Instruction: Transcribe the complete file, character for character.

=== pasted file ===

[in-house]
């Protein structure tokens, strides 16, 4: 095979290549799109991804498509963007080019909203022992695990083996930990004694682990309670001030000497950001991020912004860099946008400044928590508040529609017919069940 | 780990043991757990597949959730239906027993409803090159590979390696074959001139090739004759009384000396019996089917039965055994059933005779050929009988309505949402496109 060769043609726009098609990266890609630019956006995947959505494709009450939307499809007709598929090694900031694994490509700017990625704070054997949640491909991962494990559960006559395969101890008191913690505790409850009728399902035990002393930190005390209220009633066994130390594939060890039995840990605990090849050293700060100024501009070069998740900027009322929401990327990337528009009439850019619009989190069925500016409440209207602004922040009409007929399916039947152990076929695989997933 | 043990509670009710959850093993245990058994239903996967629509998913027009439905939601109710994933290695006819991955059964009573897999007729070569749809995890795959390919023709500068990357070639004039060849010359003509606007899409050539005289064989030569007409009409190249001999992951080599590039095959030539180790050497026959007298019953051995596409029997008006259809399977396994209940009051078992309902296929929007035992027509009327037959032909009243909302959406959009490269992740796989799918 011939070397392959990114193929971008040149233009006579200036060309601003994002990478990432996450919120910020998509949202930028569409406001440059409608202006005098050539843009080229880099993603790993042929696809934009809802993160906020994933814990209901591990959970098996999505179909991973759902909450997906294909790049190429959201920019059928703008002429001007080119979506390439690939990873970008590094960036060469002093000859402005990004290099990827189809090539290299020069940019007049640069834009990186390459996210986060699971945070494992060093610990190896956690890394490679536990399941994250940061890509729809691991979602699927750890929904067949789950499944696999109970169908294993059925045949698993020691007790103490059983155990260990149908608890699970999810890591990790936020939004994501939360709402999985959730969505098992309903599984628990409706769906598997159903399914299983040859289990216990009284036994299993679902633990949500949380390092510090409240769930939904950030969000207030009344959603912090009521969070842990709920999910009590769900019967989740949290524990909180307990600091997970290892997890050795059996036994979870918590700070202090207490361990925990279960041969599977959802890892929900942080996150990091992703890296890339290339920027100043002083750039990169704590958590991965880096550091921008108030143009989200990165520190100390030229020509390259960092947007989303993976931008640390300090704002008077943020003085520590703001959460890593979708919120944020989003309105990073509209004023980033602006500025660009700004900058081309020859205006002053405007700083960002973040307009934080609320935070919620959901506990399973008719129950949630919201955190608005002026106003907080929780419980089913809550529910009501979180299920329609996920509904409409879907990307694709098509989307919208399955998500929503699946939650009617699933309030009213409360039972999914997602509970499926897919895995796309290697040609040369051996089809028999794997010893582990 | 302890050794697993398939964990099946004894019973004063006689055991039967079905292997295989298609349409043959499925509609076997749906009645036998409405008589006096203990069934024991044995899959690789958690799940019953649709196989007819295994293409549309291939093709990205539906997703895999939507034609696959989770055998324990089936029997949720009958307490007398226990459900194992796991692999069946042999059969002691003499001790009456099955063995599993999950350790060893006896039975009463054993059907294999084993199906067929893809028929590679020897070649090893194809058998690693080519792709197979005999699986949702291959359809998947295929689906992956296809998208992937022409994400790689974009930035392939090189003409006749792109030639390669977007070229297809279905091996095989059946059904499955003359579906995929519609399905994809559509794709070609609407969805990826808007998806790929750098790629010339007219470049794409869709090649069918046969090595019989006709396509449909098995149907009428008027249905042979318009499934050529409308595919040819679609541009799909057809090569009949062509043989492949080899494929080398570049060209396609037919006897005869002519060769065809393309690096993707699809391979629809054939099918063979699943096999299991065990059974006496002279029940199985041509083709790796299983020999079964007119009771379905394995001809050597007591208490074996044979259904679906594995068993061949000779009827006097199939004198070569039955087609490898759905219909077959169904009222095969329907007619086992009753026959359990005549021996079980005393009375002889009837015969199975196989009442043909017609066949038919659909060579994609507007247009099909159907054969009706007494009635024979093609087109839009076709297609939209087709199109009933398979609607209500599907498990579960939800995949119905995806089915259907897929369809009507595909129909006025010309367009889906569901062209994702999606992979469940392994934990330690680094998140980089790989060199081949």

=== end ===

[in-house]
């Protein structure tokens, strides 16, 4: 095979290549799109991804498509963007080019909203022992695990083996930990004694682990309670001030000497950001991020912004860099946008400044928590508040529609017919069940 | 780990043991757990597949959730239906027993409803090159590979390696074959001139090739004759009384000396019996089917039965055994059933005779050929009988309505949402496109 060769043609726009098609990266890609630019956006995947959505494709009450939307499809007709598929090694900031694994490509700017990625704070054997949640491909991962494990559960006559395969101890008191913690505790409850009728399902035990002393930190005390209220009633066994130390594939060890039995840990605990090849050293700060100024501009070069998740900027009322929401990327990337528009009439850019619009989190069925500016409440209207602004922040009409007929399916039947152990076929695989997933 | 043990509670009710959850093993245990058994239903996967629509998913027009439905939601109710994933290695006819991955059964009573897999007729070569749809995890795959390919023709500068990357070639004039060849010359003509606007899409050539005289064989030569007409009409190249001999992951080599590039095959030539180790050497026959007298019953051995596409029997008006259809399977396994209940009051078992309902296929929007035992027509009327037959032909009243909302959406959009490269992740796989799918 011939070397392959990114193929971008040149233009006579200036060309601003994002990478990432996450919120910020998509949202930028569409406001440059409608202006005098050539843009080229880099993603790993042929696809934009809802993160906020994933814990209901591990959970098996999505179909991973759902909450997906294909790049190429959201920019059928703008002429001007080119979506390439690939990873970008590094960036060469002093000859402005990004290099990827189809090539290299020069940019007049640069834009990186390459996210986060699971945070494992060093610990190896956690890394490679536990399941994250940061890509729809691991979602699927750890929904067949789950499944696999109970169908294993059925045949698993020691007790103490059983155990260990149908608890699970999810890591990790936020939004994501939360709402999985959730969505098992309903599984628990409706769906598997159903399914299983040859289990216990009284036994299993679902633990949500949380390092510090409240769930939904950030969000207030009344959603912090009521969070842990709920999910009590769900019967989740949290524990909180307990600091997970290892997890050795059996036994979870918590700070202090207490361990925990279960041969599977959802890892929900942080996150990091992703890296890339290339920027100043002083750039990169704590958590991965880096550091921008108030143009989200990165520190100390030229020509390259960092947007989303993976931008640390300090704002008077943020003085520590703001959460890593979708919120944020989003309105990073509209004023980033602006500025660009700004900058081309020859205006002053405007700083960002973040307009934080609320935070919620959901506990399973008719129950949630919201955190608005002026106003907080929780419980089913809550529910009501979180299920329609996920509904409409879907990307694709098509989307919208399955998500929503699946939650009617699933309030009213409360039972999914997602509970499926897919895995796309290697040609040369051996089809028999794997010893582990 | 302890050794697993398939964990099946004894019973004063006689055991039967079905292997295989298609349409043959499925509609076997749906009645036998409405008589006096203990069934024991044995899959690789958690799940019953649709196989007819295994293409549309291939093709990205539906997703895999939507034609696959989770055998324990089936029997949720009958307490007398226990459900194992796991692999069946042999059969002691003499001790009456099955063995599993999950350790060893006896039975009463054993059907294999084993199906067929893809028929590679020897070649090893194809058998690693080519792709197979005999699986949702291959359809998947295929689906992956296809998208992937022409994400790689974009930035392939090189003409006749792109030639390669977007070229297809279905091996095989059946059904499955003359579906995929519609399905994809559509794709070609609407969805990826808007998806790929750098790629010339007219470049794409869709090649069918046969090595019989006709396509449909098995149907009428008027249905042979318009499934050529409308595919040819679609541009799909057809090569009949062509043989492949080899494929080398570049060209396609037919006897005869002519060769065809393309690096993707699809391979629809054939099918063979699943096999299991065990059974006496002279029940199985041509083709790796299983020999079964007119009771379905394995001809050597007591208490074996044979259904679906594995068993061949000779009827006097199939004198070569039955087609490898759905219909077959169904009222095969329907007619086992009753026959359990005549021996079980005393009375002889009837015969199975196989009442043909017609066949038919659909060579994609507007247009099909159907054969009706007494009635024979093609087109839009076709297609939209087709199109009933398979609607209500599907498990579960939800995949119905995806089915259907897929369809009507595909129909006025010309367009889906569901062209994702999606992979469940392994934990330690680094998140980089790989060199081949």